I lived the garden-variety hellish insanity that is drinking as much as possible, while still holding a job and trying to show up for life. It has been said that alcoholics change their goals to match their behavior; at this point, my only goal in life was to outlive my parents so that they wouldn’t have to witness my demise. Now 45, but already displaying the signs of physical damage from alcohol, I wasn’t sure I would even be able to accomplish this.
My employers got my attention by firing me, and my first visit to an AA meeting was very shortly after that. I didn’t know much about the program, other than that the goal was abstinence. I never tried to quit drinking completely, but glumly accepted this as my new fate. I went to lots of meetings, met with a sponsor regularly, hung out with other members, did service, and managed to maintain a couple years of decent sobriety. I tried to work the steps in an academic fashion but had no interest in anything more spiritual than this. It was a notch or two up from just not-drinking, but good ways from honest self-reflection and growth.
Meetings in my area are fairly homogenous, with a healthy dose of Higher Power and almost all ending with the Lord’s Prayer. There is little talk of being agnostic or atheist, and no meetings openly hospitable to non-believers. I didn’t pay too much attention to the spiritual side of things in those first two years; they simply didn’t apply to me. I had never prayed in my life since it made no sense to me. I never had a God in my life, and I wasn’t about to try understanding one since I knew for me that would only mean inventing one. After all, if God could and would restore me to sanity, couldn’t he have just not made me so broken in the first place? The fellowship was an acceptable “starter” higher power, so I left it at that.
Like many, I had seen psychiatrists and been on medications over the years but was never honest with the doctors about my drinking. Through this first run of sobriety, I had been taking self-prescribed (mail order) anti-depressants but started feeling well enough to try going without them. It was now the first time in almost 25 years that I didn’t have some form of drug in my system, and my natural state of malaise slowly resurfaced. Instead of being honest and reaching out for help, I pulled away from the fellowship and tried drinking again. It was sometimes moderate but usually ended in sustained periods of numbness and uselessness.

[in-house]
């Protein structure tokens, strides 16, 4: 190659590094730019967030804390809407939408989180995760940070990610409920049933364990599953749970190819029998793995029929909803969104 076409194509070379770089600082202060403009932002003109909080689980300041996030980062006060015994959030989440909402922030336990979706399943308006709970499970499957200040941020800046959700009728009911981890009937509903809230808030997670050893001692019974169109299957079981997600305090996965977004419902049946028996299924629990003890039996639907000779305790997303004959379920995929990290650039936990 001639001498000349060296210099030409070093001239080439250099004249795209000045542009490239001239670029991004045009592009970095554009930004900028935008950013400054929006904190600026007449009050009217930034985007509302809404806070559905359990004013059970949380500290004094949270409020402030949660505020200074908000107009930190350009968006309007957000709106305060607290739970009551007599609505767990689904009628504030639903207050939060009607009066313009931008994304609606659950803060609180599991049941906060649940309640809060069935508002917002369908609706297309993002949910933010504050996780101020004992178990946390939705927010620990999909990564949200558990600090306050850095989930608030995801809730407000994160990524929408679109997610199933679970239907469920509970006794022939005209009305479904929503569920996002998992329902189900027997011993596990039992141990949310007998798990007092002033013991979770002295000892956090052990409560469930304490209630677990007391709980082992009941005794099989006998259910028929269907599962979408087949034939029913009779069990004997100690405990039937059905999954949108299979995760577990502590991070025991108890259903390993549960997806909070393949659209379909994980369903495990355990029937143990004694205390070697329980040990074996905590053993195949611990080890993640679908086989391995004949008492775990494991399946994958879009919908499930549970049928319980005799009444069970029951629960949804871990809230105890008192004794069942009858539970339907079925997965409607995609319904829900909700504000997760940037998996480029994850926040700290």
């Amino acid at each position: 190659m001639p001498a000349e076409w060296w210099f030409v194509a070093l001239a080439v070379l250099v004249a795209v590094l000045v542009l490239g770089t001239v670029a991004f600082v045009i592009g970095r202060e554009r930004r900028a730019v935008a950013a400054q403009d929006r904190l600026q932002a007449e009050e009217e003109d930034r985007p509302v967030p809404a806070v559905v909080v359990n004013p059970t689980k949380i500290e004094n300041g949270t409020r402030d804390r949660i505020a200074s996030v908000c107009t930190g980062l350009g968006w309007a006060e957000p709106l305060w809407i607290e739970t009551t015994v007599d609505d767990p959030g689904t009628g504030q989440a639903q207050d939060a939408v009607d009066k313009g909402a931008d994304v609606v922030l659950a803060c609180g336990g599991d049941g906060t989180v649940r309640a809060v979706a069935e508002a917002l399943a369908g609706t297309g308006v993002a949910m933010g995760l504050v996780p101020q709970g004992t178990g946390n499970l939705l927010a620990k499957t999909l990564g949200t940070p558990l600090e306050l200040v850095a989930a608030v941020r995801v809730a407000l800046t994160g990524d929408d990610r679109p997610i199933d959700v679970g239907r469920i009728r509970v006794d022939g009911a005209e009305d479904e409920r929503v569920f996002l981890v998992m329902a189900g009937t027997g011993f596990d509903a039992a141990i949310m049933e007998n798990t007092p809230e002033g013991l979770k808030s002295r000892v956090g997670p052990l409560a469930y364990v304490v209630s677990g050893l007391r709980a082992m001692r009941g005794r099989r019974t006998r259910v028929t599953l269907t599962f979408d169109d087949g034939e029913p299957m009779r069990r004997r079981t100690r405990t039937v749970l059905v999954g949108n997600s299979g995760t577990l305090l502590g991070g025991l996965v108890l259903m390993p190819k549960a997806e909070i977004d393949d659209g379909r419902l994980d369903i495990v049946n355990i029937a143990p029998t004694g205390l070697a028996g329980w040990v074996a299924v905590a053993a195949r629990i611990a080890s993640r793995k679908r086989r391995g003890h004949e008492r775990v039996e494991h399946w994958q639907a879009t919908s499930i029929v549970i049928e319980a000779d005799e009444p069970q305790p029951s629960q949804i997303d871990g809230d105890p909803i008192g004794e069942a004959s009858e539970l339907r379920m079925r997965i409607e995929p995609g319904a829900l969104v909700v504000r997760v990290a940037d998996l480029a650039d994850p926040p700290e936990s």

I was now facing my dilemma of lack of power. After two years sober, and then six months of mixing drinking and meetings, I was finally at my own jumping off point. I was going to have to figure out how to get sober and reasonably content or resume drinking myself to death. Could I find that “unsuspected inner resource” without a mystical higher power? I was suddenly aware of the recurrent “only way is with God” message in the rooms, but I had an obstinacy that I had to believe was integrity. I can’t recommend resentment towards the religionists as the foundation for a program of recovery, but I was determined to become sober and happy without their God.
My last drunk ended on 11/29/12, but in an act of defiance and stupidity, I took one last taste of alcohol on 12/11/12 so that my sobriety date could be, ironically, 12/12/12. I also can’t condone picking a date with cool numbers as a reason to stay sober, but in my quirky grandiosity, it served to help me get a foothold back on recovery.
They said God was everything or nothing, and I’ll never forget the exact moment when I suddenly realized that God was doing for me what I could not do for myself: Nothing. No entity was going to do for me what I could do for myself. I finally understood how “Nothing Changes If Nothing Changes” and I took responsibility for my own wellness.
I worked with a new psychiatrist that specializes in recovery and was completely honest with him. We eventually found a helpful combination of anti-depressant and anti-seizure meds (the latter serving as a mood stabilizer), and it keeps the demons at bay. I now had a fighting chance to stay in a mostly balanced zone and work honestly with a new sponsor. We respectfully challenged each other on our beliefs – or my lack thereof – but focused on the underlying principles of the steps.